The cultural battle over opening bathrooms to people based on their gender identity rather than their biological sex has reached one of the largest school districts in the nation and is playing out just outside the nation’s capital.

The school board in Fairfax County, Virginia, is now considering a policy change to accommodate students and teachers who consider themselves transgendered.

“It’s a ludicrous request,” said Meeke Addison, director of Urban Family Talk, which is a division of the American Family Association. The AFA sent out an action alert earlier this week to alert parents in Fairfax County of the possible change.

“This decision would effect from preschoolers right on up to senior year, kids during their formative years being exposed to what would be considered an alternative way of expressing yourself,” said Addison.

In addition to the transgender accommodations, the policy would also forbid parents in the district to opt their children out of complying with the rules.

“This ‘no opt out clause’ is incredibly disturbing,” said Addison.

“Do public teaching institutions have the right to usurp authority of parents and teach children things that will go counter to that household’s convictions. Do they have the right to do that? Wherever you fall on the transgender or homosexual debate, it doesn’t really matter. The question is do public school systems have the right to usurp a parent’s authority?” asked Addison.

Addison says this type of “indoctrination” is not the point of public schools and her kids should not be pawns in a cultural agenda.

“I expect them to come home reciting their times tables. I expect them to come home making their subjects and their verbs agree. I do not expect them to come home telling me about their teacher or a classmate who wants to use the men’s bathroom because they decided they are not who they were originally created to be,” said Addison.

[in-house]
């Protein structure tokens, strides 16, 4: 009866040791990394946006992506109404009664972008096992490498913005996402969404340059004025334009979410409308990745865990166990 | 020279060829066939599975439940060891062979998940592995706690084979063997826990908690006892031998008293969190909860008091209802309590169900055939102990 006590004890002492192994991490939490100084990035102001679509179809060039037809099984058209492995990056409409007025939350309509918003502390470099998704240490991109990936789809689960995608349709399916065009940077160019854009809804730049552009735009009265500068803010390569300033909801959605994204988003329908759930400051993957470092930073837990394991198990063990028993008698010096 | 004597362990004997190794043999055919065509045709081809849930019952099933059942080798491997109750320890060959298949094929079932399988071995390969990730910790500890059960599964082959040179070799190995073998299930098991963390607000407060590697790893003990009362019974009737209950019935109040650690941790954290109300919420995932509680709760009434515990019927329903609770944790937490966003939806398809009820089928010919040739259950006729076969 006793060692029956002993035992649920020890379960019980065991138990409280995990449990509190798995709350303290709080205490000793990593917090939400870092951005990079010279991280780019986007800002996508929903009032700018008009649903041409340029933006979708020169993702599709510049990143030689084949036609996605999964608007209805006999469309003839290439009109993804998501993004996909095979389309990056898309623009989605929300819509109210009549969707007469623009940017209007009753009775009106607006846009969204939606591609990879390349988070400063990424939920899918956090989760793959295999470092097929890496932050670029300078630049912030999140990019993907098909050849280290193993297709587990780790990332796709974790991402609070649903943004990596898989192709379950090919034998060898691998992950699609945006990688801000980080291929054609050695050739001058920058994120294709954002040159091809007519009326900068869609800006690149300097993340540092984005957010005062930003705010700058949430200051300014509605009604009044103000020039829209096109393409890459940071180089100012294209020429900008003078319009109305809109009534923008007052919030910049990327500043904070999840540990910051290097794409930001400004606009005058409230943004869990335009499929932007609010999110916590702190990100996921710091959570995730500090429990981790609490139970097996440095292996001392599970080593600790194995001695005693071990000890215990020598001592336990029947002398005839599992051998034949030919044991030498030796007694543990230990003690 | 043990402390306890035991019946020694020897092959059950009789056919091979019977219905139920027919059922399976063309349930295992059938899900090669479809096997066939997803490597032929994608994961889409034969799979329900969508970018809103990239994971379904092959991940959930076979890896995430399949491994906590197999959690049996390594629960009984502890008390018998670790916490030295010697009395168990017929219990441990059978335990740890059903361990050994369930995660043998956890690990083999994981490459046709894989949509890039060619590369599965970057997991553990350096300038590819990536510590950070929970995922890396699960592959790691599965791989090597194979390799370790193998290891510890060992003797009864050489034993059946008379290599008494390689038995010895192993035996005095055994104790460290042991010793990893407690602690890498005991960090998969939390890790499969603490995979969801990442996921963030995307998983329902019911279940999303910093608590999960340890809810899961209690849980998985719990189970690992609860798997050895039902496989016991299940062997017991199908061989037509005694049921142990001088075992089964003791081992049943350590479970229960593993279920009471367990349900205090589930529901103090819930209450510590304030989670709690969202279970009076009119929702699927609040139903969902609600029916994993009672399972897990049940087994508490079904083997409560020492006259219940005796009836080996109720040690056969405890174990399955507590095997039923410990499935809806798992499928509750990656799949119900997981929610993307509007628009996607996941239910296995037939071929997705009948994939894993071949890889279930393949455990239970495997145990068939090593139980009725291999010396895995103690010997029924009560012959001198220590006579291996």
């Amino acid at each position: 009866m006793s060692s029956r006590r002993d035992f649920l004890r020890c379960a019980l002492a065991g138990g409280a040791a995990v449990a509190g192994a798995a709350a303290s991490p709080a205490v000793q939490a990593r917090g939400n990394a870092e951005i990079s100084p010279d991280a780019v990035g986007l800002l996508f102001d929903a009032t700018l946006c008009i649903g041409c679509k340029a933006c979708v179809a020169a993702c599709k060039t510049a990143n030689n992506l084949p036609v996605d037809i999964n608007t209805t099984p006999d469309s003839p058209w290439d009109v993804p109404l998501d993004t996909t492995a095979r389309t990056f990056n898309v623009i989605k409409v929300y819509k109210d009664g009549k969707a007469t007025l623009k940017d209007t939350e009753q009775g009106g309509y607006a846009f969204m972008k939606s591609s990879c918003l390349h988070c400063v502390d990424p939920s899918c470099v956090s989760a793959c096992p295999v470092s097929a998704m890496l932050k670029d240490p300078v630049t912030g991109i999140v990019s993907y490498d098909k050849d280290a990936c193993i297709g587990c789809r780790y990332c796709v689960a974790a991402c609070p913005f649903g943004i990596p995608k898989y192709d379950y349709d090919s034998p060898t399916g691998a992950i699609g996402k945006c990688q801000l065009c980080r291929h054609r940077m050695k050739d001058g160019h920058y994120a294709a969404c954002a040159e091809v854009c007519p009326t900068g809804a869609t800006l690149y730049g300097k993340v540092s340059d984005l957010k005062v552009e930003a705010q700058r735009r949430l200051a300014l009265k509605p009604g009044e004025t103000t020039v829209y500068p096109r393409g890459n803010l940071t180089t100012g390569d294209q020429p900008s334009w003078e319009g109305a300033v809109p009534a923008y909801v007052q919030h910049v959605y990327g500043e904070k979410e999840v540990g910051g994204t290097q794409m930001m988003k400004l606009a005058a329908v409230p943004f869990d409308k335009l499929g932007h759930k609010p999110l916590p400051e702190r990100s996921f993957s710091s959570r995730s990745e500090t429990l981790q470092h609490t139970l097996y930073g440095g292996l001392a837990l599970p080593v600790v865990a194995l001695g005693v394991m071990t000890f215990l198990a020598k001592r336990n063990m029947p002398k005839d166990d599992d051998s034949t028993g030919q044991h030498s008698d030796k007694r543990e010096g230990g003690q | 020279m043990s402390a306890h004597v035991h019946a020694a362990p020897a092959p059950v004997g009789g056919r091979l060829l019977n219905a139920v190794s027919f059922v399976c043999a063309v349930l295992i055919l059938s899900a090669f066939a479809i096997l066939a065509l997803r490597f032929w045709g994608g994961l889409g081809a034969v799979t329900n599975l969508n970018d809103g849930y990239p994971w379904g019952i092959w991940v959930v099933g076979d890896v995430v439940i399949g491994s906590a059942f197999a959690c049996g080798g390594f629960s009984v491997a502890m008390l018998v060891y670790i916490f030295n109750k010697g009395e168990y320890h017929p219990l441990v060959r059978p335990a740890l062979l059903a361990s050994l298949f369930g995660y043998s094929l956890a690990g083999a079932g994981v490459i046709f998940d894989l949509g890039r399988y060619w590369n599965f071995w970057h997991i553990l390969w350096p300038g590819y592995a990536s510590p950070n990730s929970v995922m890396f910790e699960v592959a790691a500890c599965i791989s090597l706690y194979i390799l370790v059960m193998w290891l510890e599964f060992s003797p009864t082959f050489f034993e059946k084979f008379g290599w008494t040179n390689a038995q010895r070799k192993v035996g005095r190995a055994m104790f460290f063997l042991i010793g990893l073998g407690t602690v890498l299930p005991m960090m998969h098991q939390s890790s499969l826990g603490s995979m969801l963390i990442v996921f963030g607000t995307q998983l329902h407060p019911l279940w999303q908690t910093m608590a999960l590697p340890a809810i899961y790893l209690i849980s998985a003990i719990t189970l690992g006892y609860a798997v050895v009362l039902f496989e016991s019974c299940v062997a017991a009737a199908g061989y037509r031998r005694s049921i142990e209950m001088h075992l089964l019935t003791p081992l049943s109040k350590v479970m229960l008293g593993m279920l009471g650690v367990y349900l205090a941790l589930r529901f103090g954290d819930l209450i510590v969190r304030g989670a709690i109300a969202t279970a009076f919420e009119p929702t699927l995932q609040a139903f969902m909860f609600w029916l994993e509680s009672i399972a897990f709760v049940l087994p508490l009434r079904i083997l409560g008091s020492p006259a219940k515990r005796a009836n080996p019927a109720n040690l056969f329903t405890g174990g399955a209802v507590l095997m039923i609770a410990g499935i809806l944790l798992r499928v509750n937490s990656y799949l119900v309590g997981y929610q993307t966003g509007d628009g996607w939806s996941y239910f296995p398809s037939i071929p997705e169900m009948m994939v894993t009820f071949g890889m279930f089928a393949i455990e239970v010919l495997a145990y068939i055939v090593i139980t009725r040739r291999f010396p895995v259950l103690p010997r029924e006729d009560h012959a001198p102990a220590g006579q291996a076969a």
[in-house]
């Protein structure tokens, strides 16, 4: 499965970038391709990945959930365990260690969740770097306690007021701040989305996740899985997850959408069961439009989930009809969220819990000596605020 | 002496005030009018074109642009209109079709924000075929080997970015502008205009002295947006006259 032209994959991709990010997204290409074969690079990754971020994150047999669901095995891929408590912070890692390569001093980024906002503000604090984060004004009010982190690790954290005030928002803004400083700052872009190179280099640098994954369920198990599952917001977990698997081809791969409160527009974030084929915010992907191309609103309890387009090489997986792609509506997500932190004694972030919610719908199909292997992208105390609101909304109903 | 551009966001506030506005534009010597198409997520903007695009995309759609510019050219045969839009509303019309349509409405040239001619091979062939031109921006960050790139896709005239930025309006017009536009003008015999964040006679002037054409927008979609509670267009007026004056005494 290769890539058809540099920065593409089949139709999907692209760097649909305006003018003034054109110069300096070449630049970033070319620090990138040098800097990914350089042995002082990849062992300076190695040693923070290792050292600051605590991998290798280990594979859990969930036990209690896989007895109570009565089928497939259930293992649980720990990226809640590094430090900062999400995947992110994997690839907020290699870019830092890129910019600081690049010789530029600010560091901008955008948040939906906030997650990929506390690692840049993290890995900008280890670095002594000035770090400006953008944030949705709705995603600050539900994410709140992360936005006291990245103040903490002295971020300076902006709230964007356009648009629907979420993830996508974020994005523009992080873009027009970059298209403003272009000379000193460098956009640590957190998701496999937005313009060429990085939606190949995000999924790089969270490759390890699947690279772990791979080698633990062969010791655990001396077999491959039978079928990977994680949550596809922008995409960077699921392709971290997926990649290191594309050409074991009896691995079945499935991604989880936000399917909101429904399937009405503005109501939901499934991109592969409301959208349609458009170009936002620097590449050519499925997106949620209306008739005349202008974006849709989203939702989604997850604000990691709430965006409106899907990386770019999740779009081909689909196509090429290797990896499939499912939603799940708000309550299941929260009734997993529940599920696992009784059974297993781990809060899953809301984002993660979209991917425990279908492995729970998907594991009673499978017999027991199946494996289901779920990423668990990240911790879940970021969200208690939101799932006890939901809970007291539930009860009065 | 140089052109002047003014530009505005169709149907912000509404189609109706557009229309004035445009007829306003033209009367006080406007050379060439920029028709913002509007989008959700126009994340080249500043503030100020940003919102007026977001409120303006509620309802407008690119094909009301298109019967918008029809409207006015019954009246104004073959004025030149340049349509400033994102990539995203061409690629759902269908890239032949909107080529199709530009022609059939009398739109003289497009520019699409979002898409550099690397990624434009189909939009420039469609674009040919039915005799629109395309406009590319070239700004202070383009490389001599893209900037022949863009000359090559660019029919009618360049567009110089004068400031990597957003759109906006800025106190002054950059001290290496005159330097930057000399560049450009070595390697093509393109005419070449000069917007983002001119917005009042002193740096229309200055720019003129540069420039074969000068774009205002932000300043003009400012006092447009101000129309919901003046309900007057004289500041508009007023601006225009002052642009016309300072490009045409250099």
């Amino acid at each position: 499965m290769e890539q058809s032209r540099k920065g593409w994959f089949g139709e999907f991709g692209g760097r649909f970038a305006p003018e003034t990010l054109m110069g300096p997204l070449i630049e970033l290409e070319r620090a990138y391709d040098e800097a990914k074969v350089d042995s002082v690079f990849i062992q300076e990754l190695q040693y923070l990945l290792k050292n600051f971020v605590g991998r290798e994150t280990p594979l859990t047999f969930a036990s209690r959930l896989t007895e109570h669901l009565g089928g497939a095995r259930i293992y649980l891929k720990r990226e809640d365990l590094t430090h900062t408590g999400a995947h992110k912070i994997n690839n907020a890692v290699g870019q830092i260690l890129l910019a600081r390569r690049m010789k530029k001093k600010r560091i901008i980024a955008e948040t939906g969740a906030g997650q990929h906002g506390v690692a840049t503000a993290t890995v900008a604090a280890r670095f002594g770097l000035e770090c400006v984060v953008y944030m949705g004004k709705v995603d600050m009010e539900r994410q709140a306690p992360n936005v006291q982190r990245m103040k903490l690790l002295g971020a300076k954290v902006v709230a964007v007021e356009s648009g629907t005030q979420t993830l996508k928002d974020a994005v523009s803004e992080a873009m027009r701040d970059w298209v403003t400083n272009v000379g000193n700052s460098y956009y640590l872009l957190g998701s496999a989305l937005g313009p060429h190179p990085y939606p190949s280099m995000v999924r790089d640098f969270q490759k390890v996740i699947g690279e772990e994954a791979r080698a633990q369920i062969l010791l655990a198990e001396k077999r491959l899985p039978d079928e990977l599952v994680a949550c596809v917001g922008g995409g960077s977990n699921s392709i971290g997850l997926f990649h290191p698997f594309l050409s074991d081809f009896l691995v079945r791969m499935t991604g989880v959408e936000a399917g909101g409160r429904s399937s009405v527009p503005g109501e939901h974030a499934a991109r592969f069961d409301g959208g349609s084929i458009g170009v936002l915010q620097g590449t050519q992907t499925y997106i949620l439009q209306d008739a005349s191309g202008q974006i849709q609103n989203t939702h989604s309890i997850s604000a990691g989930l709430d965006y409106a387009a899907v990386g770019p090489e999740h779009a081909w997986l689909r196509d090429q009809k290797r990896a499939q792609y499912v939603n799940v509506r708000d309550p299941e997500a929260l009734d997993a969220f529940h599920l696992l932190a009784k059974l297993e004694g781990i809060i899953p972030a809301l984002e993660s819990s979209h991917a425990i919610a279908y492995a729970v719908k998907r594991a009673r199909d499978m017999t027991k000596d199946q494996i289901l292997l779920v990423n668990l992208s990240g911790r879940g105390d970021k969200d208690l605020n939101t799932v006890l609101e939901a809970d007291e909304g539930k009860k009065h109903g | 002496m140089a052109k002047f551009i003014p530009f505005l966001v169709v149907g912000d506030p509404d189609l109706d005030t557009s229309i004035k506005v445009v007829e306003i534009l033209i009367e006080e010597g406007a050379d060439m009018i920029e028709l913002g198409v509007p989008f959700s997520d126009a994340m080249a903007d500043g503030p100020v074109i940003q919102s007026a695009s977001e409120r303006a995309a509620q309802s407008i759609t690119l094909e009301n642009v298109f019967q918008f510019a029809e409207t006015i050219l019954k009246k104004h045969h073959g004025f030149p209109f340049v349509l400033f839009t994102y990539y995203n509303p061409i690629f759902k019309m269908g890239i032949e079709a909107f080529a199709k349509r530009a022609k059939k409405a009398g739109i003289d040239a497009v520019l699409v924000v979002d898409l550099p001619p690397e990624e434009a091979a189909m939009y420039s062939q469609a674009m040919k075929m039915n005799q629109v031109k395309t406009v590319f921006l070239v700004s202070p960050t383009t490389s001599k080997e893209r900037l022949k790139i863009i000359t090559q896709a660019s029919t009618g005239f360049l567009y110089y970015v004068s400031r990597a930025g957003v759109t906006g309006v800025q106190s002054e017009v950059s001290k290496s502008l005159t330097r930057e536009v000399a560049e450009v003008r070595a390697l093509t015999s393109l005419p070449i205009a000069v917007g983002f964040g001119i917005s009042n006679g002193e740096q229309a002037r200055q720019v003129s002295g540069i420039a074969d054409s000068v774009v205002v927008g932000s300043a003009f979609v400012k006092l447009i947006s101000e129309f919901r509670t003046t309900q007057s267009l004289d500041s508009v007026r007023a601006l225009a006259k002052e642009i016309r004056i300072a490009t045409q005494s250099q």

The issue grates at Addison on a moral level but especially irritates her as a black woman as she watches parallels made between this debate and the civil-rights movement.

“As an African-American, so often when we get caught up in this discussion, we believe that we are talking about immutable characteristics, we are talking about the way a person was or was not born,” said Addison, who says race and sexual identity or orientation are not at all similar.

“Science shows we are not talking about immutable characteristics. We are talking about choice. When we begin to allow choice and preference to trump immutability, then we have a problem. Not only do we have a slippery slope but I would say we don’t have a slope at all. We’re just careening to destruction,” she said.

So how should school districts deal with students who sincerely struggle with their gender? Addison says they should be treated with dignity, but so should every other student.

“Something like that has to be dealt with on a case by case basis with sensitivity to that child and sensitivity to that child’s parents. But whatever sensitivity you extend to that child, whatever accommodations you make for that child should be made for all children,” said Addison.

Fairfax County is an increasingly liberal part of northern Virginia and it is yet to be seen how parents are coming down on the issue there.
Regardless of the political leanings of the district, Addison says all parents should be worried about this kind of proposal.

“For people who feel this is no big deal, the question is when will it become a big deal? When it’s something you don’t like? When it’ something that’s not part of your core convictions?” she asked.

Parents have already had one chance to address the issue with the Fairfax County School Board. They have one more chance May 7.

Addison urges parents to fight all the way.

“I’m not ready to say let’s put the nail in the coffin for parental rights. You have a right to parent your child and I’m not ready to give that up. I’m not ready to call the fight over. It’ll happen in Fairfax County. It can happen in Lee County. It can happen wherever you are in your school if parents do not stand up for their very basic right,” said Addison.

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